New information about multinational audits may require changes in practice
Starting last month, audit firms must now disclose the names and locations of other auditors—including shared service centers and foreign firms—participating over a certain percentage of the audit of public companies. The disclosure of this new information may require changes in practice for audit firms and audit committees.
The New Standard
In 2017, a new PCAOB standard will require PCAOB-registered audit firms to file Form AP (Auditor Reporting of Certain Audit Participants), which the PCAOB has referred to as the “transparency report.” Under this rule, firms have already started disclosing the name of their engagement partner on each audit. This requirement of the standard has received significant media attention. However, the second part of this standard may be far more interesting as a source of information as it unfolds because it will contain new information about multinational audits that has heretofore been unavailable to the general public. Since the participating firms whose names will be disclosed will likely be subject to PCAOB inspections, there will be information available about those firms in PCAOB inspection reports and enforcement actions.
Disclosure of the Lead Engagement Partner
The new form AP became effective for issuers with Dec. 31, 2016 year ends, with a phased implementation approach. For the first six months the rule is in place, only the name of the lead engagement partner needs to be disclosed on Form AP.
So far thousands of engagement partners’ names and associated audits have been publicized. The forms containing this information can be searched through the PCAOB’s “auditor search” function on our website. For the first cycle of public disclosure, it is unlikely that the public will derive significant benefits from the information in the Form AP because only a single year’s experience will be shown. As time passes and data accumulates, the public will be able to trace the various engagements that a partner has worked on and will have a better picture of an engagement partner’s work history.
There are aspects of this disclosure that may need refinement. For example, it recently came to our attention that a lead engagement partner may not be disclosed on the form if that partner is not licensed in the jurisdiction where the audit is performed (for example, in a non-U.S. country). In those instances, the true lead partner who coordinates and oversees the audit will likely not be the person signing the audit opinion. It is the partner who is licensed in the jurisdiction and signs the opinion whose name would be disclosed. This may not be a common occurrence, but it does occur, including with some very sizable issuers.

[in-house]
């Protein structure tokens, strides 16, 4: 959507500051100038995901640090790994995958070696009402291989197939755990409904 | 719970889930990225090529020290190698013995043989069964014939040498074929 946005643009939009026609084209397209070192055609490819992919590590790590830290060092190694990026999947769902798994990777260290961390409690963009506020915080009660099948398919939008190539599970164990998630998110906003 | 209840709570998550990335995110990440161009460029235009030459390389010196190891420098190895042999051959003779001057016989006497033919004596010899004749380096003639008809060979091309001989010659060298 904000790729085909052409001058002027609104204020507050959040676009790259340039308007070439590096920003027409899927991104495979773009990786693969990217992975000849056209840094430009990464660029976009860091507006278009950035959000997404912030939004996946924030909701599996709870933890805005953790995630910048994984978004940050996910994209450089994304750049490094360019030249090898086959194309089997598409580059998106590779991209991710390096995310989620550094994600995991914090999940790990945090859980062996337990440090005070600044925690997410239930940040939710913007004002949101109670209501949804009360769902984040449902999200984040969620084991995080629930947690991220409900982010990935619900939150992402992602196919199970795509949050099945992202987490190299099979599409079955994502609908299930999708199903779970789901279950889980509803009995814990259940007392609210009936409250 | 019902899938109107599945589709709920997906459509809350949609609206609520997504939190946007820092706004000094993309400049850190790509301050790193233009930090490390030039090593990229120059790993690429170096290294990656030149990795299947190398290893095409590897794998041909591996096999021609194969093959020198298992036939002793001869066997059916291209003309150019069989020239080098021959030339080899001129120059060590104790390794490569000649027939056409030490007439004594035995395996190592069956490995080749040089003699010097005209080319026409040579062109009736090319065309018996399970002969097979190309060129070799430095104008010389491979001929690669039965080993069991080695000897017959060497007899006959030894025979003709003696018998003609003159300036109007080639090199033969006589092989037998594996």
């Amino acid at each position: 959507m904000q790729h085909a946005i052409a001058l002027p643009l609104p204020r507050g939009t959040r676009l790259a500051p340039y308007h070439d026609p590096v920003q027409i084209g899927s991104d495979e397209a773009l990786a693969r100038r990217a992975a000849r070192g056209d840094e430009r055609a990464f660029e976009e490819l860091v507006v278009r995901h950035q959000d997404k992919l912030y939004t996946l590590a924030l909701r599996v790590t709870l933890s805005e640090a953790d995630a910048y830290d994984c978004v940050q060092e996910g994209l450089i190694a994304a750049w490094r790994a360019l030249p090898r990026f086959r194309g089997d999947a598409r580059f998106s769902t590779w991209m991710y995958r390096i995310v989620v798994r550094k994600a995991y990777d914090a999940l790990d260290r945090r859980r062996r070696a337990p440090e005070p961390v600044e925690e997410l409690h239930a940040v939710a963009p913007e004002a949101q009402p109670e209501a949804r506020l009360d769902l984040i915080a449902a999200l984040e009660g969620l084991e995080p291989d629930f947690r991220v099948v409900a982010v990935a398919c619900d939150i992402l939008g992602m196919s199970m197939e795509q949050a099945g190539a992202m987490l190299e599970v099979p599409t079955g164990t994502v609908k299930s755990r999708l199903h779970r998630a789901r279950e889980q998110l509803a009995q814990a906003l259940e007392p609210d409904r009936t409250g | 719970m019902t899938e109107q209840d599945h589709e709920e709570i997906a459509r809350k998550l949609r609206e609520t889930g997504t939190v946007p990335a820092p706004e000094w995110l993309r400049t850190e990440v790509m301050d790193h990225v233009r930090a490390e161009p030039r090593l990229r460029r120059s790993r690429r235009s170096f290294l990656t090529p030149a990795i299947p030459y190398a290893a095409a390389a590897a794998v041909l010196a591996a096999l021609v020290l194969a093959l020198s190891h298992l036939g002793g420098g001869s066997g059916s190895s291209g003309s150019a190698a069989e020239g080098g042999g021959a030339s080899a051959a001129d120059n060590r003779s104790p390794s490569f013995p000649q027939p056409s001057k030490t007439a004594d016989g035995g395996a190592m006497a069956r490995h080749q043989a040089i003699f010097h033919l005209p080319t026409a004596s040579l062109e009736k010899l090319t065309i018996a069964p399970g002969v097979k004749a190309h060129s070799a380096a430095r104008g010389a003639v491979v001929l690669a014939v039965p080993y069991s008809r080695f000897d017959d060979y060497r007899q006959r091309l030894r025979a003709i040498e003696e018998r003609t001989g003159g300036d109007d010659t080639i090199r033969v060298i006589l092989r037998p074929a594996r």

Disclosure of Other Auditors
Starting with Form AP reports filed in June of 2017, the firm which signs an audit opinion will be required to disclose the name and location of other accounting firms participating in an audit if the work of such firms constitutes more than five percent of the total audit hours. In addition, the signing firm must also disclose the aggregate audit hours (as a percentage of the total) of those other firms that participated in the audit but whose individual participation was less than 5 percent of the total. For firms performing more than 5 percent of the audit, the firm must be named and the percentage of the total hours disclosed in a range or as a percentage. The 5 percent threshold was selected based on the Board’s belief that this threshold would generally result in the disclosure of the names of the firms that make up most of the audit effort, without imposing the undue reporting burden of a lower threshold.
The PCAOB has previously publicized that 80 percent of Fortune 500 companies have a multinational audit (an audit involving several affiliates of a global auditing network or other unrelated auditors in various countries), and 55 percent of all public companies in the United States have multinational operations. Thus, most companies have foreign operations, but we do not yet know how those operations are being audited. The PCAOB staff has estimated that there will be one or two additional participants disclosed, on average, in multi-national audits. For the first time in the United States, we are about to see how much of an audit is being performed by foreign affiliates of the lead auditor.
Today, the PCAOB conducts inspections of all PCAOB-registered audit firms that audit issuers and that play a substantial role in the audits of issuers, so long as those firms are in jurisdictions to which we can secure access for inspections. The PCAOB publishes the engagement-level findings in those inspections without naming the specific issuers.
Quality Issues and Foreign Auditors
In 2016, in an opinion piece in MarketWatch, I raised concerns about the lack of uniformity of audit quality around the world. The article tried to point out that if a firm can boast improving results in their inspections findings in the United States, that alone would not show the whole picture about either the performance of the global audit group or a complete picture of the relevant inspection results for the firms that participated in audits of multinational clients.